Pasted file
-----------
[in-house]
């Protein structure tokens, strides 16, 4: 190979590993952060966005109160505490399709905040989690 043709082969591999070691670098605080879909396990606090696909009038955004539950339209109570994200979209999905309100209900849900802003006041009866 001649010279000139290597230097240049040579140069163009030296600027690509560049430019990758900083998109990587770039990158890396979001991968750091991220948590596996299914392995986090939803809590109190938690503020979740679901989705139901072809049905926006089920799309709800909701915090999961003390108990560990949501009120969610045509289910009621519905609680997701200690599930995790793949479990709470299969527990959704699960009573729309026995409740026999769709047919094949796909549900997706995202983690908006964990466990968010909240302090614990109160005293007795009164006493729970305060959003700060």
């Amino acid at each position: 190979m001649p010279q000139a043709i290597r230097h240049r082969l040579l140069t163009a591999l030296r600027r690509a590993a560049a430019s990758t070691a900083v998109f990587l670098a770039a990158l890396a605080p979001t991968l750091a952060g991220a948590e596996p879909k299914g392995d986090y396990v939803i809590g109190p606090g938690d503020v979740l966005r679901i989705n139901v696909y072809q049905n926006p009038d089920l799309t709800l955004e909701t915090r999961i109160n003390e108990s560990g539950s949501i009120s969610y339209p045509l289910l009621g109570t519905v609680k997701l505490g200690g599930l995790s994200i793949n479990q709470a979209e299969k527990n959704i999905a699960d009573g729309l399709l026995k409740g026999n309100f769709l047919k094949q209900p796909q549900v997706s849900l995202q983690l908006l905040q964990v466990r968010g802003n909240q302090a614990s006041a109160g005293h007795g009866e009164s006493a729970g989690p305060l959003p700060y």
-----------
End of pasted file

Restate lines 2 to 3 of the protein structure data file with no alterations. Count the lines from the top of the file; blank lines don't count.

């Protein structure tokens, strides 16, 4: 190979590993952060966005109160505490399709905040989690 043709082969591999070691670098605080879909396990606090696909009038955004539950339209109570994200979209999905309100209900849900802003006041009866 001649010279000139290597230097240049040579140069163009030296600027690509560049430019990758900083998109990587770039990158890396979001991968750091991220948590596996299914392995986090939803809590109190938690503020979740679901989705139901072809049905926006089920799309709800909701915090999961003390108990560990949501009120969610045509289910009621519905609680997701200690599930995790793949479990709470299969527990959704699960009573729309026995409740026999769709047919094949796909549900997706995202983690908006964990466990968010909240302090614990109160005293007795009164006493729970305060959003700060």
């Amino acid at each position: 190979m001649p010279q000139a043709i290597r230097h240049r082969l040579l140069t163009a591999l030296r600027r690509a590993a560049a430019s990758t070691a900083v998109f990587l670098a770039a990158l890396a605080p979001t991968l750091a952060g991220a948590e596996p879909k299914g392995d986090y396990v939803i809590g109190p606090g938690d503020v979740l966005r679901i989705n139901v696909y072809q049905n926006p009038d089920l799309t709800l955004e909701t915090r999961i109160n003390e108990s560990g539950s949501i009120s969610y339209p045509l289910l009621g109570t519905v609680k997701l505490g200690g599930l995790s994200i793949n479990q709470a979209e299969k527990n959704i999905a699960d009573g729309l399709l026995k409740g026999n309100f769709l047919k094949q209900p796909q549900v997706s849900l995202q983690l908006l905040q964990v466990r968010g802003n909240q302090a614990s006041a109160g005293h007795g009866e009164s006493a729970g989690p305060l959003p700060y």